Articles by Gergely Orosz
- Scaling Engineering Teams via Writing Things Down and Sharing - aka RFCs
Scaling engineering teams can be challenging. Gergely recommends a simple process for writing down plans before building anything new. Teams should capture their plans in short documents and have a few people approve the plans before starting work. Importantly, teams should send these planning documents to all engineers in the company to comment on. This process of writing things down creates accountability and leads to more thorough decisions. Having others review the plans helps ensure a consistent engineering bar across the organization and allows knowledge to spread. The author notes that this RFC process has scaled well at Uber from tens of engineers to thousands.
- Things I've learned transitioning from engineer to engineering manager
Gergely summarizes what worked well for him as he transitioned from senior engineer to engineering manager: the importance of mentors, understanding the new role's priorities, deciding on a time and task management strategy, goal-setting, and taking the time to learn, experiment and reflect.
- Developers mentoring other developers: practices I've seen work well
Gergely discusses mentorship practices that work well engineer-to-engineer, guidance on being an effective mentor, and suggestions for finding mentors.
- The Product-Minded Software Engineer
Gergely summarizes 9 traits he's observed in product-minded engineers, and tips for any engineer to become more product-minded. Product-minded engineers have a deep interest in the product itself, understand why decisions are made, and enjoy being involved in making product decisions. They are proactive with product ideas/opinions, have an interest in the business, user behavior, and data on this, possess curiosity and a keen interest in "why?", have strong communication skills and relationships with non-engineers, and offer product/engineering tradeoffs upfront. Product-minded engineers are often key contributors to user-facing features and become team leads.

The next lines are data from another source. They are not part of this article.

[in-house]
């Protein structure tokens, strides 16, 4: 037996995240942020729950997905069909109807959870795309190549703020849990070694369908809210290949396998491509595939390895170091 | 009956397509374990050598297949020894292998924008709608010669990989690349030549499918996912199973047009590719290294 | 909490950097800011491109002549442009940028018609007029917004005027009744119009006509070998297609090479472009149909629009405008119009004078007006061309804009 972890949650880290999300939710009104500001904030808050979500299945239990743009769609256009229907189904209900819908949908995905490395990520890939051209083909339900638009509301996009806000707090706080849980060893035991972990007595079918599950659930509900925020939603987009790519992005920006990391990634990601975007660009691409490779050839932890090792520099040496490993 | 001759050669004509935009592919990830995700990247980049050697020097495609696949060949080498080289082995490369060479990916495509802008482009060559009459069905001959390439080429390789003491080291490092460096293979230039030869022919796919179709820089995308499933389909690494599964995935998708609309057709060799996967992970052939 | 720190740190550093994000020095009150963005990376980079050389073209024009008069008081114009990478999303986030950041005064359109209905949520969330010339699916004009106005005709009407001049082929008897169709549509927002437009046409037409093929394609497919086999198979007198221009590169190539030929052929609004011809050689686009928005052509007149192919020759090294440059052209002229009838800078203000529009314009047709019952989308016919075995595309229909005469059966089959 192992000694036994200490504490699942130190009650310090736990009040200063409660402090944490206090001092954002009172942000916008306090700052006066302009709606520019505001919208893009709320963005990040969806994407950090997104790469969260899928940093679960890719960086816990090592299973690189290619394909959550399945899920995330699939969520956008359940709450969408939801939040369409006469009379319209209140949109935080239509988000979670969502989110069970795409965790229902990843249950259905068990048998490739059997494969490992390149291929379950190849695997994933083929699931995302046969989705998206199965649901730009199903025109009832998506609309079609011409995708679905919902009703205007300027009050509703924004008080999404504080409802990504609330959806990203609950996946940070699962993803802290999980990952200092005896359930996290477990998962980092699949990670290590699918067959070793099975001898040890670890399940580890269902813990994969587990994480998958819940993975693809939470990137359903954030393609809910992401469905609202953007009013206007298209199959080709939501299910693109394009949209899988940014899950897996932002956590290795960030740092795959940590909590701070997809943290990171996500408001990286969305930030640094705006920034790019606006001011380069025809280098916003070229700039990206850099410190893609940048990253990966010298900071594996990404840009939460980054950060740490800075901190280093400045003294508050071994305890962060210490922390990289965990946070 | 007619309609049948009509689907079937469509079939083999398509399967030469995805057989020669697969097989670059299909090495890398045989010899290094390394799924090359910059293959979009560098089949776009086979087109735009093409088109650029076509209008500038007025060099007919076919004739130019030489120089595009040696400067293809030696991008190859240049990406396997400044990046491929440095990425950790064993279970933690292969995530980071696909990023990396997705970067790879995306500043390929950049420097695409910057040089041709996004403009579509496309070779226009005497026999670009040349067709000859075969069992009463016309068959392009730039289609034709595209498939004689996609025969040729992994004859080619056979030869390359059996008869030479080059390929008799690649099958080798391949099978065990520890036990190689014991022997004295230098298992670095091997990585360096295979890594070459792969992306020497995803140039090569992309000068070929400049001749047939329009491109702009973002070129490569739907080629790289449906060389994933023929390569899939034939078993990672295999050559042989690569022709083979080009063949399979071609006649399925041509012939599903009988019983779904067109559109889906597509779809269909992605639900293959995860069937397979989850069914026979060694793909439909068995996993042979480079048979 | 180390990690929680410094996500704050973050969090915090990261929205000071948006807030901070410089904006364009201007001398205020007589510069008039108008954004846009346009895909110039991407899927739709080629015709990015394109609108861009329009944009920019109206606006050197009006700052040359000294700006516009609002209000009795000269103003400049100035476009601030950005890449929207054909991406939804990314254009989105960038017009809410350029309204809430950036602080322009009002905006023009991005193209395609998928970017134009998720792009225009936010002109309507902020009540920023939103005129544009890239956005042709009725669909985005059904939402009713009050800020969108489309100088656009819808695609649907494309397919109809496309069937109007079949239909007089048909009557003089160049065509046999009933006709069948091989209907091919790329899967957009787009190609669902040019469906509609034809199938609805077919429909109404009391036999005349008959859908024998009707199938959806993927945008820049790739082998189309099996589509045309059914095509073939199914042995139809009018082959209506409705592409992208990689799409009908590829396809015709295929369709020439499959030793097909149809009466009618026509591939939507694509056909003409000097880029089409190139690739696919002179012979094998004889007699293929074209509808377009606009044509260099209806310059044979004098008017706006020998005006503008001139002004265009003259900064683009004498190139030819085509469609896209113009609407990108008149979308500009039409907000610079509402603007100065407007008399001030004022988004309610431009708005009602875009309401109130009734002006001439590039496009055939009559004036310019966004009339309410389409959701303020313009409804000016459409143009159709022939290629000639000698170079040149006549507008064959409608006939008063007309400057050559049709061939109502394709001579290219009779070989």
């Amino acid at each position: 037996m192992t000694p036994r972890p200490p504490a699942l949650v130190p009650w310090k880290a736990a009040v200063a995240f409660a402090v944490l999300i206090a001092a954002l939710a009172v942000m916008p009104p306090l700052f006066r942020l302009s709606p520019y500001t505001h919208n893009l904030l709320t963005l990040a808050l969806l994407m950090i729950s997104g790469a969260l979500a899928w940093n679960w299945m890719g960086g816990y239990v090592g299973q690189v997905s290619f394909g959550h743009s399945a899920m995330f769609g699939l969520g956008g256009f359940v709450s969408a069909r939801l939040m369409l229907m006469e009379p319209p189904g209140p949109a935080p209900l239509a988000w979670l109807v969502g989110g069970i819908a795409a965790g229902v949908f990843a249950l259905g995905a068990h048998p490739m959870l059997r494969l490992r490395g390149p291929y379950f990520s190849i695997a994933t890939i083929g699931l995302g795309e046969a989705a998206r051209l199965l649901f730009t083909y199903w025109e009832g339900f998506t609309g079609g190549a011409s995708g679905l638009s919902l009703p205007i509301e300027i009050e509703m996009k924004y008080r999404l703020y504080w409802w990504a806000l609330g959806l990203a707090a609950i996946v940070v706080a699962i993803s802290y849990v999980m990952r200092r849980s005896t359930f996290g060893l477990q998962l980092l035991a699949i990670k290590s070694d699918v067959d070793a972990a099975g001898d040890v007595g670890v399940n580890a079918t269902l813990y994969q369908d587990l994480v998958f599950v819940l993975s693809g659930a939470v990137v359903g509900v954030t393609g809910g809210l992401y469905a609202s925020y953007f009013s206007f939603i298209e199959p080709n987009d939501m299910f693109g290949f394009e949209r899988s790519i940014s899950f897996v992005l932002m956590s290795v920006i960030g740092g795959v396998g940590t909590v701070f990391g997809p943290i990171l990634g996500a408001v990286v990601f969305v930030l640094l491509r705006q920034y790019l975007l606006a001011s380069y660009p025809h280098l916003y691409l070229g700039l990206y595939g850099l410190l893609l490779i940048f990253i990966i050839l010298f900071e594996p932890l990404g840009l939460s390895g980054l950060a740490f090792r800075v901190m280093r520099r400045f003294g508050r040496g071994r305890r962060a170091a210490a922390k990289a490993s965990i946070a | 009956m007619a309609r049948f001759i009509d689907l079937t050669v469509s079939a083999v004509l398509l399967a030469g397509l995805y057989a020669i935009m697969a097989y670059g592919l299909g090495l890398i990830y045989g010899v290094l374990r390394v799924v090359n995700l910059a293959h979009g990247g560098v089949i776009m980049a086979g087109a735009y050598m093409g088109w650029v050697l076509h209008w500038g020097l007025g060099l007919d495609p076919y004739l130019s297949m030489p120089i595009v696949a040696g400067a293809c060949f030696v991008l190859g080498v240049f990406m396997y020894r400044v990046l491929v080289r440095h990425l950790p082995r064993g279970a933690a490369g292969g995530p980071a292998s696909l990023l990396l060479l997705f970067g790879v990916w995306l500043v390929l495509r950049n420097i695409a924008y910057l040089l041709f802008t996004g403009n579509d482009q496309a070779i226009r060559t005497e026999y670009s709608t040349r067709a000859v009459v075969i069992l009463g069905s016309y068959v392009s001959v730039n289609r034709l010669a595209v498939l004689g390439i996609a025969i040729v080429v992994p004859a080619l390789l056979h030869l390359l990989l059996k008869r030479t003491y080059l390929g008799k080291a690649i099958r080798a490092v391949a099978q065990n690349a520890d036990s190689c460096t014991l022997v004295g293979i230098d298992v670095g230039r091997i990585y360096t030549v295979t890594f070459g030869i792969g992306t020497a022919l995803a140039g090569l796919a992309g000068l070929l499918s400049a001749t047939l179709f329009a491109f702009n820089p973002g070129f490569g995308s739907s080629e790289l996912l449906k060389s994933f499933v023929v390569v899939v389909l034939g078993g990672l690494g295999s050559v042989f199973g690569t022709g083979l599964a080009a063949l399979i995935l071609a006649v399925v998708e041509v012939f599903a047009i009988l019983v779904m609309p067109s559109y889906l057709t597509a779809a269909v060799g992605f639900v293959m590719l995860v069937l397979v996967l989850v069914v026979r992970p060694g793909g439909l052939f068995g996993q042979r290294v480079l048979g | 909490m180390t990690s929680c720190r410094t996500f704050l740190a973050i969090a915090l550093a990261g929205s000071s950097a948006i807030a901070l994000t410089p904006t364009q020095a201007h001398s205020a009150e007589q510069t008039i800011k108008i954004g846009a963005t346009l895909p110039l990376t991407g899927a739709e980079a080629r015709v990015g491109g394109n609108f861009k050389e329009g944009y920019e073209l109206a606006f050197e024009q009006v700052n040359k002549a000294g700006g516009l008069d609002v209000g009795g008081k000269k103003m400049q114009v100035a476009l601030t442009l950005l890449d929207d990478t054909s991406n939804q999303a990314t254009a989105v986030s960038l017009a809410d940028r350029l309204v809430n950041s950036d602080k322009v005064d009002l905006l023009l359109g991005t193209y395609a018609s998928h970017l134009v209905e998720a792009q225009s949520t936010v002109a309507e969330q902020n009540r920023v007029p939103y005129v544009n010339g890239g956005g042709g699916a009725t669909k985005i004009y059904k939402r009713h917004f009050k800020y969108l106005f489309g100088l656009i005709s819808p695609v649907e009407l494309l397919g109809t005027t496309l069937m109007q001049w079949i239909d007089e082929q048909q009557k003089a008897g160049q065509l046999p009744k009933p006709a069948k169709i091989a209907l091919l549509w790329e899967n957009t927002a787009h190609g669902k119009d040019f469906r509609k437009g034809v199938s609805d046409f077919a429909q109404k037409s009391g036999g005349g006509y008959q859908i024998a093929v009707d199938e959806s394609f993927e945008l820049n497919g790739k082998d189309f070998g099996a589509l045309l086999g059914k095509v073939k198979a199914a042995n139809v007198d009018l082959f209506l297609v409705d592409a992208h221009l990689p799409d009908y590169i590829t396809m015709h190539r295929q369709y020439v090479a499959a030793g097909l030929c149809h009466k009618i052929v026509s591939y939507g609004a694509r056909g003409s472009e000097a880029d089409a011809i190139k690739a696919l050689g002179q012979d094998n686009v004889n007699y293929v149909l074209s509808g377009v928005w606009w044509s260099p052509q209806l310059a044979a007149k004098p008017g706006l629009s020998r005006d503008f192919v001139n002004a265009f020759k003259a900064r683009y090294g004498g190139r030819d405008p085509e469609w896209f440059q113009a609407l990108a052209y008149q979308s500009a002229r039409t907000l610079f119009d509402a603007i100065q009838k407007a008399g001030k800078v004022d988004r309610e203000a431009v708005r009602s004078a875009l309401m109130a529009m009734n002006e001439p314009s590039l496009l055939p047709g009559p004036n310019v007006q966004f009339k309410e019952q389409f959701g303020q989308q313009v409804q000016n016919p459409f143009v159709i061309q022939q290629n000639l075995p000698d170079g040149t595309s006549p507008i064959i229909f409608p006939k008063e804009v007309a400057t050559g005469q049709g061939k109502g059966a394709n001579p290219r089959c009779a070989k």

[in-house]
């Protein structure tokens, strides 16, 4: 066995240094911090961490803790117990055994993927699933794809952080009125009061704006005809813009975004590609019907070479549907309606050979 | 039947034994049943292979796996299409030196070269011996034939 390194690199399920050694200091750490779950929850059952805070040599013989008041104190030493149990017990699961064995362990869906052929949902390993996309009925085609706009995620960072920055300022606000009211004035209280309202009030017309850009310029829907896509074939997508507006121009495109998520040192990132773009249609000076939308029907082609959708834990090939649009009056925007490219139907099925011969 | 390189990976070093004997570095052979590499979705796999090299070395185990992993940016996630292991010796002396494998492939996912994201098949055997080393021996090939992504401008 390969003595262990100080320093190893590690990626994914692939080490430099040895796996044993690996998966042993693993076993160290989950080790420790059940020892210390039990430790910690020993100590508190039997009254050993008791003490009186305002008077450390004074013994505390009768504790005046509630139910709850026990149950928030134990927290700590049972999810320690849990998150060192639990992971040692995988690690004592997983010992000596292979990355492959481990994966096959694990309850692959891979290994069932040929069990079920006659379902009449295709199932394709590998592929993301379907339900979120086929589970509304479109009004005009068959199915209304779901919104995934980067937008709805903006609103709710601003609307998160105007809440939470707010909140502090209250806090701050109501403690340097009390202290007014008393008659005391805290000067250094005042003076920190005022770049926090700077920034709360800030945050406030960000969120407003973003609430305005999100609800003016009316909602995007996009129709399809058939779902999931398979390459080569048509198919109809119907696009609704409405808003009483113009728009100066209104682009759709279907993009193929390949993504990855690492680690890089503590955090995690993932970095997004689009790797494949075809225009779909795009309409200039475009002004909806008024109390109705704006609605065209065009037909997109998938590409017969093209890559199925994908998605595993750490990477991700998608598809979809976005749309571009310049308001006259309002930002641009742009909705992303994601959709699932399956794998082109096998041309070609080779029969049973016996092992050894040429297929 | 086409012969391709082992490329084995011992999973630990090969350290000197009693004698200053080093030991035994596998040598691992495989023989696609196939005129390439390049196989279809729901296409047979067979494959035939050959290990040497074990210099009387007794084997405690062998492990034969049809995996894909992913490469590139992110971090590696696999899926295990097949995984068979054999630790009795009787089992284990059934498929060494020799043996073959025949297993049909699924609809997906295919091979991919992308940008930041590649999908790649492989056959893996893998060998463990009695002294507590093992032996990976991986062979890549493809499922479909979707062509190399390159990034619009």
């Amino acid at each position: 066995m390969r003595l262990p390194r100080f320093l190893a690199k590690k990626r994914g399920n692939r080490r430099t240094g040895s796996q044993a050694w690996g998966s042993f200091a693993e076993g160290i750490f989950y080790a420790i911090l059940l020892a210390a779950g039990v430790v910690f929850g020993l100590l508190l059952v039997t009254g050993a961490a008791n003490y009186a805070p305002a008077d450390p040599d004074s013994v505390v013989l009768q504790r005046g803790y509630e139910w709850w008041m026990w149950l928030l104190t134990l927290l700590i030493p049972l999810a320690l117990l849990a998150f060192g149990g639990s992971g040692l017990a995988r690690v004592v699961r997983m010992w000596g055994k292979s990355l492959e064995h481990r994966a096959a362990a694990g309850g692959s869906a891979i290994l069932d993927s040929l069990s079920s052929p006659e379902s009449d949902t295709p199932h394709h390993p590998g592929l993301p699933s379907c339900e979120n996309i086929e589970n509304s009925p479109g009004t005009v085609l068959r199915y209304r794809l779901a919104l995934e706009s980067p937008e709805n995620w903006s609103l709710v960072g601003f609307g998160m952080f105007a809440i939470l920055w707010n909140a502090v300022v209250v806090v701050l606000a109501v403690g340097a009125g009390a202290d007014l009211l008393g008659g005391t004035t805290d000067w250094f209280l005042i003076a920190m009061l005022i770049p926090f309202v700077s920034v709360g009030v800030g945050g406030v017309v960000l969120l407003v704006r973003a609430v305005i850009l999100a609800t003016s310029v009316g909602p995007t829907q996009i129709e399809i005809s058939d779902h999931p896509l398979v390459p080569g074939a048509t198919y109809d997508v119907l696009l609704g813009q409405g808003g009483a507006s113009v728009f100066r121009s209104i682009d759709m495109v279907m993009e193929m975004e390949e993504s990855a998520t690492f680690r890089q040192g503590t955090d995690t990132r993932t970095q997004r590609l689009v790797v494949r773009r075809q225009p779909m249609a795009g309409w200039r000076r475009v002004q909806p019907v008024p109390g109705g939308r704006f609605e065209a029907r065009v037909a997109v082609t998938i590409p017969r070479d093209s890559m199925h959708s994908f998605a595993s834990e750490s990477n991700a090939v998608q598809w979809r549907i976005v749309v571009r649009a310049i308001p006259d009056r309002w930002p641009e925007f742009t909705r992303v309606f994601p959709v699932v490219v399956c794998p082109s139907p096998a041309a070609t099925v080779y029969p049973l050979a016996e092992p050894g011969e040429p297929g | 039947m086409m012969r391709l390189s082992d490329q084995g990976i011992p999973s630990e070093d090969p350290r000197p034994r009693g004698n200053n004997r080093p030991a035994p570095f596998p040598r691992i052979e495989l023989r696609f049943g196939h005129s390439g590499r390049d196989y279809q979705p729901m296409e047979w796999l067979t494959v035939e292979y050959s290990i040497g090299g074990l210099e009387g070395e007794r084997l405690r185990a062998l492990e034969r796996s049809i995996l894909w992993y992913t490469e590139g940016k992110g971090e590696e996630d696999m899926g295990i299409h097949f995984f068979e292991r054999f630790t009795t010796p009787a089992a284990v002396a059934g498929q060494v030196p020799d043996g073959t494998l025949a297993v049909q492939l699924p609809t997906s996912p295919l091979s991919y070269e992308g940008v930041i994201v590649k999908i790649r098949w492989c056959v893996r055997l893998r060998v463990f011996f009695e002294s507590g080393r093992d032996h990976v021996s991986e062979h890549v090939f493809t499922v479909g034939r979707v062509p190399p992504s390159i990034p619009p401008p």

- How Big Tech Runs Tech Projects and the Curious Absence of Scrum
Gergely covers: • Project management approaches across the industry. An overview of a survey with over 100 companies represented, plus key takeaways. • Project management at Big Tech. How are these done? How does the organizational setup of Big Tech influence how projects are executed? • The lack of Scrum at Big Tech. Why is the popular framework missing from most of Big Tech, and are there takeaways for companies operating outside this model? • How should you run projects in your team? I’ll share my personal take.
- How I Do (Hopefully) Fair Performance Reviews for Software Developers
Gergely summarizes his approach to performance reviews, with templates, and covers: • Prerequisites for fair perf reviews: levels, competencies, expectations • Bad performance reviews • Three observations about perf reviews at tech companies • How I do performance reviews: preparation, writing the review, removing bias & delivering it • Example performance reviews - and templates
- Yes, You Should Estimate Software Projects
While estimating timelines for software projects is difficult, Gergely argues that it comes with benefits. Giving estimates helps set deadlines that focus teams and drive faster progress. Missing a deadline is usually not a big issue, as long as delays are communicated well in advance. Gergely's own experience shows that teams tend to work faster and more productively as deadlines approach. Estimates also force teams to reflect on what went wrong and improve for the next time. Over time, engineers can get better at estimating through practice and learning from mistakes.